Diarrhea is a frequently encountered complication of allogeneic hematopoietic cell transplantation (HCT), which can be provoked by different etiologies. Apart from drug toxicity and acute graft-vs-host disease (GvHD) of the lower gastrointestinal (GI) tract, numerous infectious pathogens have been identified as potential causes, including bacterial, viral, and protozoan agents [
      • Cox GJ
      • Matsui SM
      • Lo RS
      • Hinds M
      • Bowden RA
      • Hackman RC
      • et al.
      Etiology and outcome of diarrhea after marrow transplantation: a prospective study.
      ,
      • van Kraaij MG
      • Dekker AW
      • Verdonck LF
      • van Loon AM
      • Vinjé J
      • Koopmans MP
      • et al.
      Infectious gastro-enteritis: an uncommon cause of diarrhoea in adult allogeneic and autologous stem cell transplant recipients.
      ]. The broad microbiological differential diagnosis of infectious diarrhea in HCT patients poses a challenge to the microbiology lab [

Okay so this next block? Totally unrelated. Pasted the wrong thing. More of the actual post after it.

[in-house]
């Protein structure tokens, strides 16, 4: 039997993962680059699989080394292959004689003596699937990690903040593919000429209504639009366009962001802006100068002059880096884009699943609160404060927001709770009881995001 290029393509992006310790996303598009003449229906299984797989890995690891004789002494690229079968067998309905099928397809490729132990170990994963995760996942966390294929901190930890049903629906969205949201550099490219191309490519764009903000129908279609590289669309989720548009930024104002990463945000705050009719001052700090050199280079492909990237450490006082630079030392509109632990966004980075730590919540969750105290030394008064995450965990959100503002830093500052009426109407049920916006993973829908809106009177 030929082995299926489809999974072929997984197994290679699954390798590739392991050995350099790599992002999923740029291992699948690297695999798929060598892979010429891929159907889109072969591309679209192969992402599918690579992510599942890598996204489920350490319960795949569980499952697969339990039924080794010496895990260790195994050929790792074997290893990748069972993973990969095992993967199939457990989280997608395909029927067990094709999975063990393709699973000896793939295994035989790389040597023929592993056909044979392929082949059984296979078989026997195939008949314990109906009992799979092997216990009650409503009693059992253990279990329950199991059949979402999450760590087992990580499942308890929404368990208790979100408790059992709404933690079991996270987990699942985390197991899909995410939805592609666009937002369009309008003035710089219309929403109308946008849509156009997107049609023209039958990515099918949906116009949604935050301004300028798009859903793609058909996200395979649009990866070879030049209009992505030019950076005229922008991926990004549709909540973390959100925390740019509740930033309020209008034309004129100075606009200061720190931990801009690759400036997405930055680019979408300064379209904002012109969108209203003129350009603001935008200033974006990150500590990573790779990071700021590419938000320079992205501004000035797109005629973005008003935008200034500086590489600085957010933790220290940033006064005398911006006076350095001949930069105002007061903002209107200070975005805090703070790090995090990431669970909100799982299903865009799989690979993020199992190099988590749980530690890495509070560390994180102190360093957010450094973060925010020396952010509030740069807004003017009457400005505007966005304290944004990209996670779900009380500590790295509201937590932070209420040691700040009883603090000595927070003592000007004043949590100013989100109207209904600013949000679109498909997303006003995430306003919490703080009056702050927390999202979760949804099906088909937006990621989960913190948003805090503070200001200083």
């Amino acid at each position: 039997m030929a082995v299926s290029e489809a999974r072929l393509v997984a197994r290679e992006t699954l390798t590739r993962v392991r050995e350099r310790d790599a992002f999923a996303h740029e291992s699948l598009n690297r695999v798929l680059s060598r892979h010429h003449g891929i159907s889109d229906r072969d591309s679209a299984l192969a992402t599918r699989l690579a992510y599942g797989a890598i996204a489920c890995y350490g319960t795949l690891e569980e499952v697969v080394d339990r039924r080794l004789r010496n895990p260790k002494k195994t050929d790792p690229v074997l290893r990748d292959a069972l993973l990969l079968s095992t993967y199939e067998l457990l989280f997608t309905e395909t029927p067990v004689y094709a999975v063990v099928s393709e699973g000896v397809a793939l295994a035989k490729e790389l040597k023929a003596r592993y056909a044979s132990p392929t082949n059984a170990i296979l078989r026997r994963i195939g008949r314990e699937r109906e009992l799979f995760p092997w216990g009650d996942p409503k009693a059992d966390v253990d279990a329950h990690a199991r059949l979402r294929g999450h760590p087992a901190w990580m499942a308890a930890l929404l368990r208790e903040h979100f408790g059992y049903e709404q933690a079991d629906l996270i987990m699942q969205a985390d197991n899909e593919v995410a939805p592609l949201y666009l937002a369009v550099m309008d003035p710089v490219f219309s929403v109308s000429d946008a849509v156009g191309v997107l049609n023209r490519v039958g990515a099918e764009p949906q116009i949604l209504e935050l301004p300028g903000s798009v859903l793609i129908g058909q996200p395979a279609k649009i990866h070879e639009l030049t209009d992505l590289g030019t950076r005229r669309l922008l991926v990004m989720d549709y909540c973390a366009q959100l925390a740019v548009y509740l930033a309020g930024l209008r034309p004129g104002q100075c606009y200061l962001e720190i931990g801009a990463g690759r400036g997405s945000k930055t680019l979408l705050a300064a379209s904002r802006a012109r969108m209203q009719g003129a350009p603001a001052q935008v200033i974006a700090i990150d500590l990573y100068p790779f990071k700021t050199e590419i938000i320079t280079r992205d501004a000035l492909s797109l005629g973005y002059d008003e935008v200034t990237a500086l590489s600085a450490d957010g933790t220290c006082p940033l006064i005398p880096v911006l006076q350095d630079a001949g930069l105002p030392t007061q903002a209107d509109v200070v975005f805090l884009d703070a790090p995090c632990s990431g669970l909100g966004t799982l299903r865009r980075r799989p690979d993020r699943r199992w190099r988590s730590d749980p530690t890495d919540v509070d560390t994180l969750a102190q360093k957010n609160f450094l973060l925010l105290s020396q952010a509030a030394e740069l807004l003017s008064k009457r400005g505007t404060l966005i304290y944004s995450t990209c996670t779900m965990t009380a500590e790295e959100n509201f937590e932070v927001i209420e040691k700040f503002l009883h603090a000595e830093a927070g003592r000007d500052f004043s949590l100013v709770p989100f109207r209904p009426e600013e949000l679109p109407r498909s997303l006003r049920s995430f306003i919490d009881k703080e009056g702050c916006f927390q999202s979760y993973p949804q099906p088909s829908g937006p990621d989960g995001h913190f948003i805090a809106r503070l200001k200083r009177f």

• Kamboj M
      • Mihu CN
      • Sepkowitz K
      • Kernan NA
      • Papanicolaou GA.
      Work-up for infectious diarrhea after allogeneic hematopoietic stem cell transplantation: single specimen testing results in cost savings without compromising diagnostic yield.
      ]. Recently, molecular tests that detect multiple GI pathogens simultaneously, including multiplex polymerase chain reaction (PCR) panels, have proven to be a useful asset by augmenting the diagnostic yield of the work-up without an increase in testing costs [
      • Rogers WS
      • Westblade LF
      • Soave R
      • Jenkins SG
      • van Besien K
      • Singh HK
      • et al.
      Impact of a multiplexed polymerase chain reaction panel on identifying diarrheal pathogens in hematopoietic cell transplant recipients.
      ].
      A seminal study conducted in the early eighties found that an episode of infectious diarrhea was associated with increased mortality in patients after allogeneic HCT [
      • Yolken RH
      • Bishop CA
      • Townsend TR
      • Bolyard EA
      • Bartlett J
      • Santos GW
      • et al.
      Infectious gastroenteritis in bone-marrow-transplant recipients.